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Adult hypothyroidism and brain functions: A biochemical, enzymic, metabolic and molecular biological investigation

Ahmed, Mahmood Taleb; (1994) Adult hypothyroidism and brain functions: A biochemical, enzymic, metabolic and molecular biological investigation. Doctoral thesis (Ph.D.), University College London (United Kingdom). Green open access

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The role of thyroid hormones in the development and maintainance of normal CNS functions has been extensively studied and is well established. In the developing brain, hypothyroidism adversely affects most specific parameters of brain cell development which, if not corrected, results in irreversible damage. However, the effect of thyroid hormones on adult brain remains a contentious and relatively neglected area of research. Nevertheless, the clinical findings and symptoms of adult onset dysthyroid states suggest profound changes in brain function. For example, hypothyroidism is associated with psychotic behaviour, delusions, hallucinations, memory impairment, cerebellar ataxia, confusion, slower motor-coordination and loss of the α-rhythm on EEG, whereas hyperthyroidism is accompanied by an increased frequency of the α-rhythm, nervousness, irritability, tremulousness and, in extreme cases, delirium, stupour and coma. Apart from behavioural abnormalities observed in adult hypothyroidism, the putative biochemical and cellular disorders leading to these abnormalities have not been studied in detail. The aim of this study was to evaluate the biochemical and molecular biological changes in different brain regions due to adult hypothyroidism in an animal model. Hypothyroidism was either chemically induced (methimazole; 0.1%, w/v in drinking water) in male rats (6 month of age) or by partial thyroidectomy coupled with the administration of 6-n-propyl-2-thiouracil (0.005%, w/v) in the drinking water. Age-matched euthyroid males served as the controls. Total protein, protein profiles (cytosolic, particulate and synaptosomal), DNA, RNA, inorganic phosphate, acid and alkaline hydrolases (including cell markers), enzymes of energy metabolism, neurotransmitter associated enzymes, metabolism of several metabolic substrates (glucose, glutamate and acetate) and expression of thyroid hormone nuclear receptors (THNRs) isoforms in different brain regions were investigated. Our results show that the body weight, brain weight, total protein, protein profiles of different subcellular fractions, DNA, RNA and inorganic phosphate remained apparently unchanged as a consequence of adult hypothyroidism. Hypothyroidism resulted in brain region-specific changes in certain catabolic enzymes activities. In conclusion, it is postulated that the compromise of these functional enzymes, glutamate metabolism (a major excitatory amino acid neurotransmitter) along with THNRs isoforms and 5'-DII may place severe restrictions on normal brain functions. The biochemical vulnerability of the adult rat cerebellum to the effects of thyroidectomy may correlate with the known clinical manifestations of CNS dysfunction in adult hypothyroid man. These findings raise the possibility of an important role for the thyroid hormones in the maintainance of biochemical and behavioural normality.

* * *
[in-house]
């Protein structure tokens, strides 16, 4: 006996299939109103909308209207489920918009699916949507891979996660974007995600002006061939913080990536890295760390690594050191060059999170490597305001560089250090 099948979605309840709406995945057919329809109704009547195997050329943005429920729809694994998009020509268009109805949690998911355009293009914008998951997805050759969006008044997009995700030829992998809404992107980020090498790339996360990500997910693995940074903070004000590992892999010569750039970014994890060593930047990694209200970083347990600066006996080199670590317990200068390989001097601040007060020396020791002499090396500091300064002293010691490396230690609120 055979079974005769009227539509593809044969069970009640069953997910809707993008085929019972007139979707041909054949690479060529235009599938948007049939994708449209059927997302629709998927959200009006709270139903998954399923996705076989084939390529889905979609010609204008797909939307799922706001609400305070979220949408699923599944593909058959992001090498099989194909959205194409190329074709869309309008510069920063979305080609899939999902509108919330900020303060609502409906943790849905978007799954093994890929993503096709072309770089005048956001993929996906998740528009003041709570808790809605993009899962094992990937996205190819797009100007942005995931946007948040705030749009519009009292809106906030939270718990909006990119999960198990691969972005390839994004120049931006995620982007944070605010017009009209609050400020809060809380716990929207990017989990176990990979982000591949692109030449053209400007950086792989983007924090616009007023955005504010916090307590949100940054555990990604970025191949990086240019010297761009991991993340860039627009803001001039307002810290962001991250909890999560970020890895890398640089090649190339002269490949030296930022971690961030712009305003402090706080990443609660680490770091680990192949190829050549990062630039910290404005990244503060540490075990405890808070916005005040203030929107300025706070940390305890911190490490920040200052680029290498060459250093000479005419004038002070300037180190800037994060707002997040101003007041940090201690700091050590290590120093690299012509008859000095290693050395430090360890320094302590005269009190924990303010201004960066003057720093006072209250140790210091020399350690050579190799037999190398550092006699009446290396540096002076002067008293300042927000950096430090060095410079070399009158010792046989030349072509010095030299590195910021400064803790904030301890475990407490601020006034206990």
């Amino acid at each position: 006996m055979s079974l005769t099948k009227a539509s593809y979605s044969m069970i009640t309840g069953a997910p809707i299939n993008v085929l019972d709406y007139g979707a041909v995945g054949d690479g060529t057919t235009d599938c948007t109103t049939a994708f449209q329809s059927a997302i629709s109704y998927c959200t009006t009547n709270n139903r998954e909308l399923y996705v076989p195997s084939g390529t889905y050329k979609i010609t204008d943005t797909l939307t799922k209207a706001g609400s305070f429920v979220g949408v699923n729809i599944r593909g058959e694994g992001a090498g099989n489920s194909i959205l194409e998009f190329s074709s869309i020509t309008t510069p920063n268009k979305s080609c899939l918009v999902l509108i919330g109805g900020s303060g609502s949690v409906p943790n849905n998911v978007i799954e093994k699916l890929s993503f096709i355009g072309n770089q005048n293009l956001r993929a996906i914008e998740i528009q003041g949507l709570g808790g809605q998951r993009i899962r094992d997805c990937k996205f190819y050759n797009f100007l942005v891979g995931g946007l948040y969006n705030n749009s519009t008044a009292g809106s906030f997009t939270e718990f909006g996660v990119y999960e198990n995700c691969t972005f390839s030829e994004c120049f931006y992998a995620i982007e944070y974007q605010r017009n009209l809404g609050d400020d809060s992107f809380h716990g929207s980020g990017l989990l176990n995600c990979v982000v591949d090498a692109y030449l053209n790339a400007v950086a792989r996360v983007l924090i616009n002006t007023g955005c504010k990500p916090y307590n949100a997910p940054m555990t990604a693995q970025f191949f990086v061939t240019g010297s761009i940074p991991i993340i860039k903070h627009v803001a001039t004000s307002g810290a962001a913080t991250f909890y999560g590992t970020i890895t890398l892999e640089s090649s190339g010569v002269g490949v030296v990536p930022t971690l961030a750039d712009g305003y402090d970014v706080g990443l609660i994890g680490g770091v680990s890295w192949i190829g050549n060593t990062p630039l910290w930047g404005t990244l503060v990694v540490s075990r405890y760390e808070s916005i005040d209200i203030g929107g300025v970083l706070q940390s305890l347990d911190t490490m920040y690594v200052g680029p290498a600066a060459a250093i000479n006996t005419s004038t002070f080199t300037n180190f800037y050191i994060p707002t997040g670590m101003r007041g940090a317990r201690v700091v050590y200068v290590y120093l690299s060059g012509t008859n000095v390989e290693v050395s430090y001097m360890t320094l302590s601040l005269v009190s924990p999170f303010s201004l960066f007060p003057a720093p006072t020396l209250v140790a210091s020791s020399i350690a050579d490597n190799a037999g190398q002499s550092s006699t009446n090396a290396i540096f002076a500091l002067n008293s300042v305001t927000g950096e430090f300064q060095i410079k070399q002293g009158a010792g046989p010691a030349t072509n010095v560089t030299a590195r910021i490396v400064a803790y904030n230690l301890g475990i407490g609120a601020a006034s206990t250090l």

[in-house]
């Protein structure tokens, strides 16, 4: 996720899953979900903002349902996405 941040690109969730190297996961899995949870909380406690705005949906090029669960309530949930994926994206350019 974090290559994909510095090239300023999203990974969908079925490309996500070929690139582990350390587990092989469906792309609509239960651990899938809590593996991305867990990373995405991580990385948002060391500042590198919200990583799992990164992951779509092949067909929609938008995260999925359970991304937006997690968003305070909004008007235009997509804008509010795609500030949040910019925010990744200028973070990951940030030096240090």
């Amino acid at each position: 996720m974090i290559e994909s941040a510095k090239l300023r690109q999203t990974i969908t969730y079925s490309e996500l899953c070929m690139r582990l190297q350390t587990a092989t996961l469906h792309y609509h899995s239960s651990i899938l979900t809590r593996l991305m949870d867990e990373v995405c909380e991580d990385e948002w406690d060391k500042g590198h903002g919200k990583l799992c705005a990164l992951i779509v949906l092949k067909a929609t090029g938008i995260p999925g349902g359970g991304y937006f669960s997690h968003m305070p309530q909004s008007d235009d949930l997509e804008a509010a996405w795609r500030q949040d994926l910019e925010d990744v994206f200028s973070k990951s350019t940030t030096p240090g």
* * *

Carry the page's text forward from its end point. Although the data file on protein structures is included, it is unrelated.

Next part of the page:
Type: Thesis (Doctoral)
Qualification: Ph.D.
Title: Adult hypothyroidism and brain functions: A biochemical, enzymic, metabolic and molecular biological investigation
Open access status: An open access version is available from UCL Discovery
Language: English
Additional information: Thesis digitised by ProQuest.
Keywords: (UMI)AAI10106831; Biological sciences; Thyroid hormones
URI: https://discovery.ucl.ac.uk/id/eprint/10104162
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